Filing a Complaint

The process of filing a complaint will usually include the following:

  • Make a written copy of the complaint including the time and location of the incident.
  • Include information about any actions that you took to resolve the complaint.
  • Submit the complaint to the appropriate company staff.
  • Follow the instructions for further action provided by the staff member that handles complaints.

Seeking Outside Assistance

Many companies can resolve sexual harassment complaints internally. However, that is not always the case. If the complaint is not resolved, then you can seek assistance from EEOC. Submitting the information about the incident to EEOC will file a complaint. In response, EEOC will begin the resolution process by informing the company of the complaint. The next step will likely be mediation with the company which may lead to a resolution.

EEOC complaints must be filed within 180 days of the incident. Legal representation is not necessary for the proceedings. Mediation could be an effective way of resolving the complaint but is not always effective. If mediation fails, then the EEOC can file a lawsuit on your behalf against the company. Alternatively, will send you a right-to-sue letter informing you of your legal rights. You could file a lawsuit against the company as well if the EEOC's lawsuit doesn't produce results. The EEOC could also dismiss the claim for various reasons including that there is not enough evidence to prosecute.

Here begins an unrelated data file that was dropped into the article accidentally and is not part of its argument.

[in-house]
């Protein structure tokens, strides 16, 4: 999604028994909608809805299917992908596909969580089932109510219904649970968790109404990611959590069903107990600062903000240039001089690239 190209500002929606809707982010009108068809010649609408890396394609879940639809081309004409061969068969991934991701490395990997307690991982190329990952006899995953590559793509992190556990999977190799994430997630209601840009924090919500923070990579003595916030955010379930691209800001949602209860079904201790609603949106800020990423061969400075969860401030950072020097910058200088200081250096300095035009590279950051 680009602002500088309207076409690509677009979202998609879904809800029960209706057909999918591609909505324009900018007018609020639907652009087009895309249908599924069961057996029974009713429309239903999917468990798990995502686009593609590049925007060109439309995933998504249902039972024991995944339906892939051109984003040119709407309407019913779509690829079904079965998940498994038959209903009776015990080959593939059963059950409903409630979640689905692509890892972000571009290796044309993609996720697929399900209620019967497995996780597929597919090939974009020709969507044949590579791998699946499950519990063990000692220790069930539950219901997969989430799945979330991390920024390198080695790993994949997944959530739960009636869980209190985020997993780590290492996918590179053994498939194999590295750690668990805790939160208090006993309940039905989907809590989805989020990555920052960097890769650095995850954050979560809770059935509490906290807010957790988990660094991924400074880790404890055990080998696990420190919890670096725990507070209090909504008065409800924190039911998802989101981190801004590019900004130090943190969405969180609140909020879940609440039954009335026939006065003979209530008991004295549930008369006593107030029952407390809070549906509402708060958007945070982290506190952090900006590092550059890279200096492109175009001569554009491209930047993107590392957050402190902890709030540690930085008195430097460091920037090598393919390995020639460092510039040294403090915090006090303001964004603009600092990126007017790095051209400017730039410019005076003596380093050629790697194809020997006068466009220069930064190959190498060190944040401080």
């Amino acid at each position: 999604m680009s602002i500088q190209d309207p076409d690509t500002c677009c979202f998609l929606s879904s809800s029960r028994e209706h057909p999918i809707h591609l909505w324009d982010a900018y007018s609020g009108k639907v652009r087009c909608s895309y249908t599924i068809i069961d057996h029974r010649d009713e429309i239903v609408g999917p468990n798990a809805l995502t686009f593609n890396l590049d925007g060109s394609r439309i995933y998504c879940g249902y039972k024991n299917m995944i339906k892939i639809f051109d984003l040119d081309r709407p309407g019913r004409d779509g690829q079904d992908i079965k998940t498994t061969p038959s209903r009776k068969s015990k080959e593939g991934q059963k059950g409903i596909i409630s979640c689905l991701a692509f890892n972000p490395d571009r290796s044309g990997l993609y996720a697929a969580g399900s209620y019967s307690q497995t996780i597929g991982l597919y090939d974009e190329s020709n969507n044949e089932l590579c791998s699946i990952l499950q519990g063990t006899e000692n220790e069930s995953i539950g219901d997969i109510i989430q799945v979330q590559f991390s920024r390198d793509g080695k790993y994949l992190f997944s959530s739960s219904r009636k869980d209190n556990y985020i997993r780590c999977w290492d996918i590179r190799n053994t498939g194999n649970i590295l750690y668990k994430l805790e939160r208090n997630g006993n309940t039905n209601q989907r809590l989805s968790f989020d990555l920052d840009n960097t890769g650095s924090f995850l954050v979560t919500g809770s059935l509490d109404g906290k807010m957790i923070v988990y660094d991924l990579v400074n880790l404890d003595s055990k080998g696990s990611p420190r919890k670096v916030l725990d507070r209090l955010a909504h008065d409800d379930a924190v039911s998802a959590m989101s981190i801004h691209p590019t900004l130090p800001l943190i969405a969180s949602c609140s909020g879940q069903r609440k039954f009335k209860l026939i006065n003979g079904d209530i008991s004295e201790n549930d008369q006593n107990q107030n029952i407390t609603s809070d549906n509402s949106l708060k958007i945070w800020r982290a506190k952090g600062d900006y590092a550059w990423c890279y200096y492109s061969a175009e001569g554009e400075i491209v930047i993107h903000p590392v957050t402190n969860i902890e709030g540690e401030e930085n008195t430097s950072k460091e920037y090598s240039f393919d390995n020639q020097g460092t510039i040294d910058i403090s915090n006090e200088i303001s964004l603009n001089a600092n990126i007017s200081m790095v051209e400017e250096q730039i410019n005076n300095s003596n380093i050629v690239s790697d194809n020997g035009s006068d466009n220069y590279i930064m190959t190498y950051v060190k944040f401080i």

Sexual Harassment Myths

There are several common misconceptions about sexual harassment. It is important to realize what common knowledge is fact and what is a myth. Here are some of the common myths about sexual harassment:

  • "Sexual harassment involves a man harassing a woman" – Sexual harassment is not delineated by gender. Any person can sexually harass any person. There have even been cases where women were charged with harassing men in the workplace. This even applies to people of the same gender as defined by the U.S. Supreme Court.